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Salient. Victoria University Student Newspaper. Volume 33, No. 2 4 March 1970

Film Criticism

Film Criticism


You would be more honest in your appraisal of The Wild Bunch if you said simply that you didn't like the film and that those who did were nongs. Instead you try to lend a degree of unnecessary respectability to your assertions by indulging in some very tricky pseudo-criticism. You assure readers that the Leone movies and Butch Cassidy are 'infinitely superior' to The Wild Bunch in terms of script, photography, theme music and performances. I note with some interest but little surprise the omission of direction from your list. This important (nay, paramount) concept sifts the cinemaphiles from the literati, since it seems to elude those, mainly bookworms, who haven't yet matured to a full understanding of the film medium.

It is self-evident that one can take practically any film which impresses initially, break it up into its various components, and then decide that in each of these several respects there is at least one other film that is superior. This procedure is farcical, since a film that we think highly of is, after due consideration, analysed into the rubbish bin, condemned by some weird and totally spurious method of comparison. But our appreciation of films is generally based on the totality, not the bits and pieces, despite the fact that when called on to defend out position we tend to parade our opinion of the bits and pieces in order to lend weight to our like or dislike of the whole. He would be brave indeed who would say that the Leone films and Butch Cassidy, as total entities, are infinitely superior to The Wild Bunch.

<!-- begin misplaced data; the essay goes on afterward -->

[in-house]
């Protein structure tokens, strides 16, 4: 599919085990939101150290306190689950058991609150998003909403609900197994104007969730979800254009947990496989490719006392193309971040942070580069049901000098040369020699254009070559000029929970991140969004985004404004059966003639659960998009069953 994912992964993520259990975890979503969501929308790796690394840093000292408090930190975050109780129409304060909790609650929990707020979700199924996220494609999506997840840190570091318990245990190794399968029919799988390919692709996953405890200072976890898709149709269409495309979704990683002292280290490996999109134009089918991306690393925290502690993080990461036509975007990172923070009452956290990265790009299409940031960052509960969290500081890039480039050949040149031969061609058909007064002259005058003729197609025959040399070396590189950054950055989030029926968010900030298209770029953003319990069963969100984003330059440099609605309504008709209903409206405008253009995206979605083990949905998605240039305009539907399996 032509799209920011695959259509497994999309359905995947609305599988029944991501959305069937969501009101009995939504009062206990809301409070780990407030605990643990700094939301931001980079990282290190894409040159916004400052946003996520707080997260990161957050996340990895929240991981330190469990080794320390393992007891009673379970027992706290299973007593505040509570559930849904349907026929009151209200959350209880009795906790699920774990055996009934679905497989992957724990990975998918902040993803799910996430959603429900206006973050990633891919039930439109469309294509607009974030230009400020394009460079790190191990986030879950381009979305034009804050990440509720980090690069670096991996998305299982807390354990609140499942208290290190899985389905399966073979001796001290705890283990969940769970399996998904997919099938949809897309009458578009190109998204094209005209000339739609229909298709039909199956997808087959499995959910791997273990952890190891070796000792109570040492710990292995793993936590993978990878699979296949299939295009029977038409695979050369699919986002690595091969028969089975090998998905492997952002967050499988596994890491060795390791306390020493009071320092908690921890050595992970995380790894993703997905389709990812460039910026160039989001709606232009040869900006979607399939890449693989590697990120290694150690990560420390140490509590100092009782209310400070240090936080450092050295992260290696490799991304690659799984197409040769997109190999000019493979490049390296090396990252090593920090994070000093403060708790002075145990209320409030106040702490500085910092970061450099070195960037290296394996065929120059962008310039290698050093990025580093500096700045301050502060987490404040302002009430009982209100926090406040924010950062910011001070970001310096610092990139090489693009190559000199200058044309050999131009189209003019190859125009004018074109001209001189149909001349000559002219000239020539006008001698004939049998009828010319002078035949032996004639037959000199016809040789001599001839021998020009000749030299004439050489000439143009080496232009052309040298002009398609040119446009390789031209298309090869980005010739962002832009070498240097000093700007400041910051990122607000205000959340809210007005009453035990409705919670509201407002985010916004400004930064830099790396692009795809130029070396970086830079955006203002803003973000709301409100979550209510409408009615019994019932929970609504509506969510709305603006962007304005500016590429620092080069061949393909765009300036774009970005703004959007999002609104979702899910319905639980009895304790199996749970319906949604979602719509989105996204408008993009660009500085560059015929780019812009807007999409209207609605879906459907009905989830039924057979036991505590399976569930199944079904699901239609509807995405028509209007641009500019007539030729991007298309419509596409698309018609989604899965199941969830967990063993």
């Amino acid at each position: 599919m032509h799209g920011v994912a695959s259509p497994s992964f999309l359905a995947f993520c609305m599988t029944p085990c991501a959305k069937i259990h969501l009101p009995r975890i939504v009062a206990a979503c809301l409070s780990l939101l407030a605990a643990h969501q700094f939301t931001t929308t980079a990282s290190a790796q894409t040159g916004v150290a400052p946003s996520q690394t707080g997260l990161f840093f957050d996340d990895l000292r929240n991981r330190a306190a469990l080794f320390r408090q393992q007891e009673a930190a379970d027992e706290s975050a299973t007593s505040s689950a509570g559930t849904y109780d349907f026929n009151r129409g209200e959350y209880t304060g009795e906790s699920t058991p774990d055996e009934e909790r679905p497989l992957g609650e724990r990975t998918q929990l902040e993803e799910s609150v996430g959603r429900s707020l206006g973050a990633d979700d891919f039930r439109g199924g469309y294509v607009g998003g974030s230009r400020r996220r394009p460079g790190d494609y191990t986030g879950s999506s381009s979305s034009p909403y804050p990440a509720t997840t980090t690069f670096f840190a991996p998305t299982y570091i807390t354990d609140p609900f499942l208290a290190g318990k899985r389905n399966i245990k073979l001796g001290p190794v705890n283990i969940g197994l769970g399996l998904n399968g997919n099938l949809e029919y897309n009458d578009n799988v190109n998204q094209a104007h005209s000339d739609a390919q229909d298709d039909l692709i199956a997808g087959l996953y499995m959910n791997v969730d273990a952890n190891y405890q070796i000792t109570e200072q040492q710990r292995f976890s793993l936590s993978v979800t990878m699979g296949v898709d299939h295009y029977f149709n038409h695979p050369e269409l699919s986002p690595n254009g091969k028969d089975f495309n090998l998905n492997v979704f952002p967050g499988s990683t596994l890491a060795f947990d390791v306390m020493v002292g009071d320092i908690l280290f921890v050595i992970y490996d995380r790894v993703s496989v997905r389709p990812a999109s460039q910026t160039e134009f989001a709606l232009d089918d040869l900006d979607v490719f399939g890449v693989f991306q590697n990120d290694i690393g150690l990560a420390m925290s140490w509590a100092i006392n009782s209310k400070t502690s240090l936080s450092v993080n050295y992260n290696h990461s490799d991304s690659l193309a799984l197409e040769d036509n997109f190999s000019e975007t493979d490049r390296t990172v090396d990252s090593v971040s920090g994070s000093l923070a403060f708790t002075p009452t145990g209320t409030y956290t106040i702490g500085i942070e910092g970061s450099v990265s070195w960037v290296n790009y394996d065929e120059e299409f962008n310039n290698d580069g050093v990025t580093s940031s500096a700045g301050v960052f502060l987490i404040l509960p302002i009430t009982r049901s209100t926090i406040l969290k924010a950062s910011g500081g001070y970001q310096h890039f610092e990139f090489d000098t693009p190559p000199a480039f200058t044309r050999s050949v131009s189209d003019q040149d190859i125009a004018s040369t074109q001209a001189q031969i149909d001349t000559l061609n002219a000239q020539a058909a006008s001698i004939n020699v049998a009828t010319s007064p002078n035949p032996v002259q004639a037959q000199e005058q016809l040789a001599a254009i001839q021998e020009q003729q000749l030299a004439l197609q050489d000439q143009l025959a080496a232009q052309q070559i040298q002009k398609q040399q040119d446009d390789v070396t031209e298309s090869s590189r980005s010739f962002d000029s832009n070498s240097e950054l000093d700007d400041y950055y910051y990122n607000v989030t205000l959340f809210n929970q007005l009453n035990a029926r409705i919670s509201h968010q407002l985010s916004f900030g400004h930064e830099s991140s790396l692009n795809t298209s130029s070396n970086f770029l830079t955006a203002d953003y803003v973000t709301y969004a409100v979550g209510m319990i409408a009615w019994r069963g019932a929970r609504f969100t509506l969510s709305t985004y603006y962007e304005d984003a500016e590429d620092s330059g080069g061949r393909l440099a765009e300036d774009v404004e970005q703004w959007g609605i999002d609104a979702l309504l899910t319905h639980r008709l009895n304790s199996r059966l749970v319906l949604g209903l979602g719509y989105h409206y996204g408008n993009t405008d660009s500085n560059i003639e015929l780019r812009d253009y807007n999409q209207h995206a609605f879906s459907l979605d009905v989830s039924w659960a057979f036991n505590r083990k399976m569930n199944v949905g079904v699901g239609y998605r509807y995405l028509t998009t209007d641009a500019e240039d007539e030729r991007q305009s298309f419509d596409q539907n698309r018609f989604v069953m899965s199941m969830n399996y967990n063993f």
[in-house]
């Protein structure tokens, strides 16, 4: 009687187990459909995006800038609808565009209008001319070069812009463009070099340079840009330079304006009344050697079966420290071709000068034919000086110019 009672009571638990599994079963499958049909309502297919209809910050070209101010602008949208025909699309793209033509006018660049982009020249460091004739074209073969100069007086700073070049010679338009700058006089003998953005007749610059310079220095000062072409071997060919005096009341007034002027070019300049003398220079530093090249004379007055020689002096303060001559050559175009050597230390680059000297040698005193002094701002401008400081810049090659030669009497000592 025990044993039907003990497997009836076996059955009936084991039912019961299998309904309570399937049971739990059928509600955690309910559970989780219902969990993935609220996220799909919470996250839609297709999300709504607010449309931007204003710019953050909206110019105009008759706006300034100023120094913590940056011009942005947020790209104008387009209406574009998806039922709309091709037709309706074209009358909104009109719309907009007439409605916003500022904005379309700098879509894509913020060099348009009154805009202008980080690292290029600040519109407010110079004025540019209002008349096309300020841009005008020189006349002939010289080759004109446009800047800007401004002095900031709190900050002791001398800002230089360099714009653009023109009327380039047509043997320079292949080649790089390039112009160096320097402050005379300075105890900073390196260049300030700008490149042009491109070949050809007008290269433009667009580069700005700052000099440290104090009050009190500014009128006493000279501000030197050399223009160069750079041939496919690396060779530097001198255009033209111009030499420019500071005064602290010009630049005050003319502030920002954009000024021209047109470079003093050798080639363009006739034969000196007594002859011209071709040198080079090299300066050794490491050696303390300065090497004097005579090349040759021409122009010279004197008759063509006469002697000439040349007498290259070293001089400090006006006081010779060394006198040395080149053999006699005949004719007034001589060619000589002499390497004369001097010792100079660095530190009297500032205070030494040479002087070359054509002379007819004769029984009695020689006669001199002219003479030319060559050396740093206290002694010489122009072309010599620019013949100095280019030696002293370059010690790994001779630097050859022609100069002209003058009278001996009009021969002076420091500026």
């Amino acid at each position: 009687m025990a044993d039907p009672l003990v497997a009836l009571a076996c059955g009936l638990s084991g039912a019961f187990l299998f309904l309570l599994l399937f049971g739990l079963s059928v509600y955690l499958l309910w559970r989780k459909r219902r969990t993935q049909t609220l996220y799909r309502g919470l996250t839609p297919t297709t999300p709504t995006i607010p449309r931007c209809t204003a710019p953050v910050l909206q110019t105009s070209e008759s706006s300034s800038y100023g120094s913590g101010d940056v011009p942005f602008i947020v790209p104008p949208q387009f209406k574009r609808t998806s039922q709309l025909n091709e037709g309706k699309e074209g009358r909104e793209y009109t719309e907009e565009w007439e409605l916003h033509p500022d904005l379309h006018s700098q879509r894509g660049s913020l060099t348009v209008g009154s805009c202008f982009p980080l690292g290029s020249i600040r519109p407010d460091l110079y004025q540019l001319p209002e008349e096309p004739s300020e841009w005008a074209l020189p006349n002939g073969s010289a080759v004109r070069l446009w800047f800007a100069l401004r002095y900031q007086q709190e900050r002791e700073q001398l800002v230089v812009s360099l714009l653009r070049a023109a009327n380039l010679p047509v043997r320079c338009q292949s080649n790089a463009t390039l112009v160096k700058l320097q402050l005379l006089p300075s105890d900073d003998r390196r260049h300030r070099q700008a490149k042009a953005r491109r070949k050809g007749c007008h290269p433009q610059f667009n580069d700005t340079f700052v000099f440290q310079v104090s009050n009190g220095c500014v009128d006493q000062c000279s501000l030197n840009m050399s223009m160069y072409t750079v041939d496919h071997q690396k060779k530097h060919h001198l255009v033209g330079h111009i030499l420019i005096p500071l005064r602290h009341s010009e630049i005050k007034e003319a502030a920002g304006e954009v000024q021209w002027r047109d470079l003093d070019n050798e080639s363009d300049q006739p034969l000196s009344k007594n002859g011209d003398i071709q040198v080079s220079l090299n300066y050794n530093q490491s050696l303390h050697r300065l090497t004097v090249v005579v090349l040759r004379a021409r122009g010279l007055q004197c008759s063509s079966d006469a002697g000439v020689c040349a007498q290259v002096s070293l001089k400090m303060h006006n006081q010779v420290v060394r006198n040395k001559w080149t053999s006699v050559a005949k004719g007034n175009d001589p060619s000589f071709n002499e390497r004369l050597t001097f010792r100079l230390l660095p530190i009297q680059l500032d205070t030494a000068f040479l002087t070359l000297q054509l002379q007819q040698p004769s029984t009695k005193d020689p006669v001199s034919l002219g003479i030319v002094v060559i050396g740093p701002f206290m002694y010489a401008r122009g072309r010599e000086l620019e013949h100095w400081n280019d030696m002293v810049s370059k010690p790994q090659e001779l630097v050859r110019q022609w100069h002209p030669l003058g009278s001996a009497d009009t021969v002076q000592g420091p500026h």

Your incomplete list deserves some investigation. Photography, for example, unless grossly out of focus, is not in most cases a legitimate subject for 'objective' criticism, since each has his personal opinion as to what kind of photography best suits the mood and setting of a film. The inclusion of 'theme music' leads me to believe that you would dismiss the music in a film if it was not (a) memorable, or (b) heard occasionally on the radio. But I need hardly point out that it is not the purpose of film music to be either memorable or heard on the radio. The worth of the music in a film is not related to its attractions as music independent of the film.

Certain phrases or lines in The Wild Bunch may seem peculiar to those sophisticates steeped in the art-house offerings, but again it is hardly worth observing that the Western as a genre has conventions of action and dialogue that are peculiar. And one could hardly say that the Leone films are notable for subtlety of utterance. As for the 'performances of the leading actors', it must be noted that in the films under discussion it is the case of comparing different styles. The grotesquerie of the Leone films, the studied naturalism in The Wild Bunch, and the distinctive charm of Newman and Redford—all these have points in their favour. You seem to be saying, however, that the performances in The Wild Bunch are noticeably second-rate. I can assure you that in this case the Emperor's clothes are not seen, not because they are not there, but because the beholder chooses not to see.

Perhaps I have misunderstood the intent of your postscript. Perhaps you were intending to say that in each and every one of the aspects you name The Wild Bunch is inferior (the 'infinitely' is excused as hyperbole). If this is so then the last shred of objectivity I cling to deserts me, and I must deem you, Sir, a fool. I agree that the Emperor's clothes syndrome must be avoided at all costs, and I have elsewhere pointed out what I consider to be the faults of The Wild Bunch. What is to be avoided even more, however, is a reaction to the syndrome that goes off the deep end, depriving the viewer of all his critical faculties. Your dislike of The Wild Bunch is unobjectionable; your reasoning is entirely fallacious.

Rex Benson